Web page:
• Cremation with disposition of the ashes by burial, placement in a columbarium or by scattering. St. John’s maintains a columbarium inside the church. Our Columbarium Customary may be seen here.

Although many people choose to have the body embalmed and treated with cosmetics before burial, it is important to know that other choices exist. The state of Indiana does not require the body to be embalmed, though viewing (a visitation or vigil with the body present) would not be permitted. Cosmetic treatment of the body is also not required. In the case of cremation, the purchase of a casket is not required; instead a cremation container may be used to transport the body to the crematory.

Reception of the Body

Many people choose to hold “calling hours” or a “visitation” to receive mourners – that is to keep Vigil – in the funeral home. Vigil may also be kept in the church, either in the Nave or in Whitlock Hall. This is appropriate, for the Prayer Book states in the introduction to the burial service, “Baptized Christians are properly buried from the church” (BCP p. 490). If the survivors choose this option, or the deceased has made this choice ahead of time, the body is brought to the church after it is prepared for burial. If the deceased is to be cremated, the body may still be present in a simple coffin at the church with cremation after the funeral or in an urn or other suitable container if cremation precedes the burial service. The celebrant meets the coffin at the door of the church and says a prayer. The closed coffin – the coffin may not be open in the church – is then covered with a pall, or, in the case of a veteran, a flag, and brought into the nave of the church. The pall covers the coffin as a reminder that we are all equal in the eyes of God. A Bible or Gospel book may be placed on the altar end of the coffin, open to the Gospel lesson to be read at the funeral and the Paschal candle, a reminder of the resurrection and eternal life, burns at the head of the coffin. If the body has been cremated, the reception would be held at the door of the church, as above, and the container of ashes, covered by a veil, would be placed on a table where the coffin usually stands. The Bible or Gospel book and Paschal candle would be placed beside the table.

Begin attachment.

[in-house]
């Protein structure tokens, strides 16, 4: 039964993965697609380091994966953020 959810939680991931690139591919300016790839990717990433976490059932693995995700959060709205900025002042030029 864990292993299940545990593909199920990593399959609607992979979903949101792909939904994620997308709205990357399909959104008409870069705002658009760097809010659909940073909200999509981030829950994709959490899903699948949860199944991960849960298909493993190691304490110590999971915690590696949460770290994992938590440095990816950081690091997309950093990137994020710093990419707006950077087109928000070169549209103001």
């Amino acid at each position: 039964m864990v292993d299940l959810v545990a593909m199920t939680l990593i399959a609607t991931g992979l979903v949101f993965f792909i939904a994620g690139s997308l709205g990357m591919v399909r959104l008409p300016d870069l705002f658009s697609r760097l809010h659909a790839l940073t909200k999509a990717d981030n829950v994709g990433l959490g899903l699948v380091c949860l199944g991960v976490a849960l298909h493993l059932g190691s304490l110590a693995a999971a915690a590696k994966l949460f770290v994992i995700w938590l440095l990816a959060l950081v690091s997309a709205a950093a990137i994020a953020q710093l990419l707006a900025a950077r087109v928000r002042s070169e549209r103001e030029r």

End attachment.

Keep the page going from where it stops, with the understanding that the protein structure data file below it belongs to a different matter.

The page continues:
The Vigil

Whether the Vigil is held at the funeral home or in the church, Christian prayer should be at its center. The priest will offer prayers with the family at the first viewing of the body, as well as at the closing of the coffin (BCP p. 465). Since the Vigil would likely take place the night before the funeral, Evening Prayer or Compline are appropriate forms of worship. If the church is used for the Vigil, refreshments and a place for family and friends to greet visitors may be provided. If the body is not to be present for the Vigil or funeral service, the Committal Service will have already been conducted. Masonic and/or other fraternal organization rites may be conducted at the Vigil. Military rites are typically conducted at the committal.

The Funeral Service

The liturgy for the dead is an Easter liturgy. It finds all its meaning in the resurrection. Because Jesus was raised from the dead, we, too, shall be raised.

The liturgy therefore is characterized by joy, in the certainty that “neither death, nor angels, nor principalities, nor things present, nor things to come, nor powers, nor height, nor depth, nor anything else in all creation, will be able to separate us from the love of God in Christ Jesus our Lord.”

This joy, however, does not make human grief unchristian. The very love we have for each other in Christ brings deep sorrow when we are parted by death. Jesus himself wept at the grave of his friend. So, while we rejoice that one we love has entered into the presence of our Lord, we sorrow in sympathy with those who mourn (BCP p. 507).

Although the funeral service may be a simple Burial of the Dead without Communion, the Holy Eucharist, as the Church’s principal offering of sacrifice, prayer and praise, is the preferred form of worship in either Burial Rite I or Rite II. The Eucharist is a service of thanksgiving to God for God’s redemption of an earthly life that has come to an end. The Book of Common Prayer suggests that every effort be made to schedule the service at a time when the congregation has an opportunity to be present (BCP p. 490). The service may take place at the church on any day except Sunday and certain other days such as Christmas Eve or Christmas Day. Laypersons – including family and friends if they desire – should take part in the service by reading lessons and the psalm. If the deceased has not chosen the readings, the priest will assist the family in choosing Readings from Scripture that are suggested in the Book of Common Prayer. Other readings or poems of spiritual value to the family may also be approved by the priest. The final order of the service, the appointment of readers and the preparation of bulletins is the responsibility of the priest in consultation with the family and consistent with the decedent’s wishes. No funeral shall be scheduled prior to consulting with the priest about the availability of the church’s facilities and staff to conduct the funeral.